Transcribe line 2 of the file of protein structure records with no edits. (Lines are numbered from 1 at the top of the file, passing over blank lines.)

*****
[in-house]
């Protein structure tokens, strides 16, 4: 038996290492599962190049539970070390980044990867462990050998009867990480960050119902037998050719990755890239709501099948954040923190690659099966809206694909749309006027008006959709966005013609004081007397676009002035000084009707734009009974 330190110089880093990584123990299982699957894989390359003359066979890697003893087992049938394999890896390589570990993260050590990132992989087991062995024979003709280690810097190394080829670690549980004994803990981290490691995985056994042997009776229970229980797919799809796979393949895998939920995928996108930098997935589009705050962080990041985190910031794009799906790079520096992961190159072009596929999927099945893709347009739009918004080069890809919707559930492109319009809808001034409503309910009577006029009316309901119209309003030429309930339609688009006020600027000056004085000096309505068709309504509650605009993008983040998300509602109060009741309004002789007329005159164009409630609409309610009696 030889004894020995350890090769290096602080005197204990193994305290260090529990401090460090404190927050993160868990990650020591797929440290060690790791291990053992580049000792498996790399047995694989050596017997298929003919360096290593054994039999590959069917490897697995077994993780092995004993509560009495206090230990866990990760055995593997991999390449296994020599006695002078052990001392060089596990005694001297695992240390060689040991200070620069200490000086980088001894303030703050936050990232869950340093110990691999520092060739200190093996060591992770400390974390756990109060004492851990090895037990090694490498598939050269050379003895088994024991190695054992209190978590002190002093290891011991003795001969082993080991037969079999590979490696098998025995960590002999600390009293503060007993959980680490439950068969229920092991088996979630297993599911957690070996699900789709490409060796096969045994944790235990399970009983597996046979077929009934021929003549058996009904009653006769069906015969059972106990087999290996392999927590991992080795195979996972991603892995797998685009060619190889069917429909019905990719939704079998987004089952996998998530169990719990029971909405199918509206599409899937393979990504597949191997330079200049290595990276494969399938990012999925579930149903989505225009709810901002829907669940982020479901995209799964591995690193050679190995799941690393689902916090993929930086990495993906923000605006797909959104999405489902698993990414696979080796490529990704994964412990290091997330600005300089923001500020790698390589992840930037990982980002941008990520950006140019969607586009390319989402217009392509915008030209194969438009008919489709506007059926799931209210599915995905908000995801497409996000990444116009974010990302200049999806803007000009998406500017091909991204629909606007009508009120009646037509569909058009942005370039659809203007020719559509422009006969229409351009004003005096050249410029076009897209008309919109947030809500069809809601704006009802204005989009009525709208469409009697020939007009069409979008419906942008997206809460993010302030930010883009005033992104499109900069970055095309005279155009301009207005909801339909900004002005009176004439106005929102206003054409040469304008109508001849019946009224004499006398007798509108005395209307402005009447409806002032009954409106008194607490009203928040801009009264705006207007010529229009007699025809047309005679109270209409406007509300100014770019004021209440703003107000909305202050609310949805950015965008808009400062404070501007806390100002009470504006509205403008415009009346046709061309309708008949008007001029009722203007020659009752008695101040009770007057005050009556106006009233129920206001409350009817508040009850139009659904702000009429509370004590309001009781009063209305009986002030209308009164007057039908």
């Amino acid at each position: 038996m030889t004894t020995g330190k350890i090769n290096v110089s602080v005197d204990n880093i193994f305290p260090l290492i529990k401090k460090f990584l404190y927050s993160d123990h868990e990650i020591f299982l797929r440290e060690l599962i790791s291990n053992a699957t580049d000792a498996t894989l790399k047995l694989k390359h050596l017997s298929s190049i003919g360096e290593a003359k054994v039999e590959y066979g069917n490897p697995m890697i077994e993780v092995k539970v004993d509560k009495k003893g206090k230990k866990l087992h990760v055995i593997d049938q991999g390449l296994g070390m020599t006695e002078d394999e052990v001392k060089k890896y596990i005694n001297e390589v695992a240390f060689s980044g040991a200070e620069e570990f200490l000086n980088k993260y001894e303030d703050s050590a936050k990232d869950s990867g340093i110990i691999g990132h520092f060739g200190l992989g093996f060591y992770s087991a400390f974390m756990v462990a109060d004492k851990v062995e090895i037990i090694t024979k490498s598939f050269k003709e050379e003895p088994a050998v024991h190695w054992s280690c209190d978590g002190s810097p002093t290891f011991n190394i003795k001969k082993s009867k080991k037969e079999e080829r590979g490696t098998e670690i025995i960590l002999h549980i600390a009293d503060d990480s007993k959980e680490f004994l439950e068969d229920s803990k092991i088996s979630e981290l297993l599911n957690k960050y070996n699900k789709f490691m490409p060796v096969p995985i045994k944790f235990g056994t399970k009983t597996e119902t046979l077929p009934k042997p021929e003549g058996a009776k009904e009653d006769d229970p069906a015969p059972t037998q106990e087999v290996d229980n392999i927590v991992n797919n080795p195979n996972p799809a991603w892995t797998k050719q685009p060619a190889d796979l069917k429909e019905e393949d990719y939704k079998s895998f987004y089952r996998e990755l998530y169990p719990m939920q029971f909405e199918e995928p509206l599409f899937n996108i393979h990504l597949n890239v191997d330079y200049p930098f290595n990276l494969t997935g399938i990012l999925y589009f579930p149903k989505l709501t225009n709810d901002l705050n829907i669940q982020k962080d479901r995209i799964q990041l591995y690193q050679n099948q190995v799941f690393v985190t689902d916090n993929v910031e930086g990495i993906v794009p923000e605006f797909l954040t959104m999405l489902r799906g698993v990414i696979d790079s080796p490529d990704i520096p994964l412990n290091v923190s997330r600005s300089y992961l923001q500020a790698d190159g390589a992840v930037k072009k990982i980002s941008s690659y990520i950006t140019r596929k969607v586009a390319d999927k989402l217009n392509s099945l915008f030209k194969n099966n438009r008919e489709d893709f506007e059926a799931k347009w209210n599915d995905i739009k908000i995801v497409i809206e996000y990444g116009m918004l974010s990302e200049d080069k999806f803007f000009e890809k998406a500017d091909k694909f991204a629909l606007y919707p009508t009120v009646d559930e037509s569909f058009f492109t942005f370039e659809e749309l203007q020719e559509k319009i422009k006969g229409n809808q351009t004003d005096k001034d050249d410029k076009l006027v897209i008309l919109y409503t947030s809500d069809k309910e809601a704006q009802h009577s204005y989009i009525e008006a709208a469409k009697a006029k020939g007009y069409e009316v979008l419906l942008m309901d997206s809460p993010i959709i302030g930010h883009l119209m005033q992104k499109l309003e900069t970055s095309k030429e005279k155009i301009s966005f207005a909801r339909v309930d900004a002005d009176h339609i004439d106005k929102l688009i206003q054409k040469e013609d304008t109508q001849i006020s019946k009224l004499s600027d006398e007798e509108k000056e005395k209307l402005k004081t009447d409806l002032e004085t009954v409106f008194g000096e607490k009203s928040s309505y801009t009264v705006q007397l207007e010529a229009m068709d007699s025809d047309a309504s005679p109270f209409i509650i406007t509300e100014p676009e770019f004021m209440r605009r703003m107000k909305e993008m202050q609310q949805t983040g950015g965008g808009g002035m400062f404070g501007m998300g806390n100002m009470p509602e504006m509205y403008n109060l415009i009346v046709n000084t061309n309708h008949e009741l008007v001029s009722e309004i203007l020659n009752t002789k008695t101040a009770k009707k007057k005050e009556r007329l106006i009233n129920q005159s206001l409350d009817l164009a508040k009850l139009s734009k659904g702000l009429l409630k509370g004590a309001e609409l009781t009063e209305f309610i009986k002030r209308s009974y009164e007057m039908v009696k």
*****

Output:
């Protein structure tokens, strides 16, 4: 038996290492599962190049539970070390980044990867462990050998009867990480960050119902037998050719990755890239709501099948954040923190690659099966809206694909749309006027008006959709966005013609004081007397676009002035000084009707734009009974 330190110089880093990584123990299982699957894989390359003359066979890697003893087992049938394999890896390589570990993260050590990132992989087991062995024979003709280690810097190394080829670690549980004994803990981290490691995985056994042997009776229970229980797919799809796979393949895998939920995928996108930098997935589009705050962080990041985190910031794009799906790079520096992961190159072009596929999927099945893709347009739009918004080069890809919707559930492109319009809808001034409503309910009577006029009316309901119209309003030429309930339609688009006020600027000056004085000096309505068709309504509650605009993008983040998300509602109060009741309004002789007329005159164009409630609409309610009696 030889004894020995350890090769290096602080005197204990193994305290260090529990401090460090404190927050993160868990990650020591797929440290060690790791291990053992580049000792498996790399047995694989050596017997298929003919360096290593054994039999590959069917490897697995077994993780092995004993509560009495206090230990866990990760055995593997991999390449296994020599006695002078052990001392060089596990005694001297695992240390060689040991200070620069200490000086980088001894303030703050936050990232869950340093110990691999520092060739200190093996060591992770400390974390756990109060004492851990090895037990090694490498598939050269050379003895088994024991190695054992209190978590002190002093290891011991003795001969082993080991037969079999590979490696098998025995960590002999600390009293503060007993959980680490439950068969229920092991088996979630297993599911957690070996699900789709490409060796096969045994944790235990399970009983597996046979077929009934021929003549058996009904009653006769069906015969059972106990087999290996392999927590991992080795195979996972991603892995797998685009060619190889069917429909019905990719939704079998987004089952996998998530169990719990029971909405199918509206599409899937393979990504597949191997330079200049290595990276494969399938990012999925579930149903989505225009709810901002829907669940982020479901995209799964591995690193050679190995799941690393689902916090993929930086990495993906923000605006797909959104999405489902698993990414696979080796490529990704994964412990290091997330600005300089923001500020790698390589992840930037990982980002941008990520950006140019969607586009390319989402217009392509915008030209194969438009008919489709506007059926799931209210599915995905908000995801497409996000990444116009974010990302200049999806803007000009998406500017091909991204629909606007009508009120009646037509569909058009942005370039659809203007020719559509422009006969229409351009004003005096050249410029076009897209008309919109947030809500069809809601704006009802204005989009009525709208469409009697020939007009069409979008419906942008997206809460993010302030930010883009005033992104499109900069970055095309005279155009301009207005909801339909900004002005009176004439106005929102206003054409040469304008109508001849019946009224004499006398007798509108005395209307402005009447409806002032009954409106008194607490009203928040801009009264705006207007010529229009007699025809047309005679109270209409406007509300100014770019004021209440703003107000909305202050609310949805950015965008808009400062404070501007806390100002009470504006509205403008415009009346046709061309309708008949008007001029009722203007020659009752008695101040009770007057005050009556106006009233129920206001409350009817508040009850139009659904702000009429509370004590309001009781009063209305009986002030209308009164007057039908």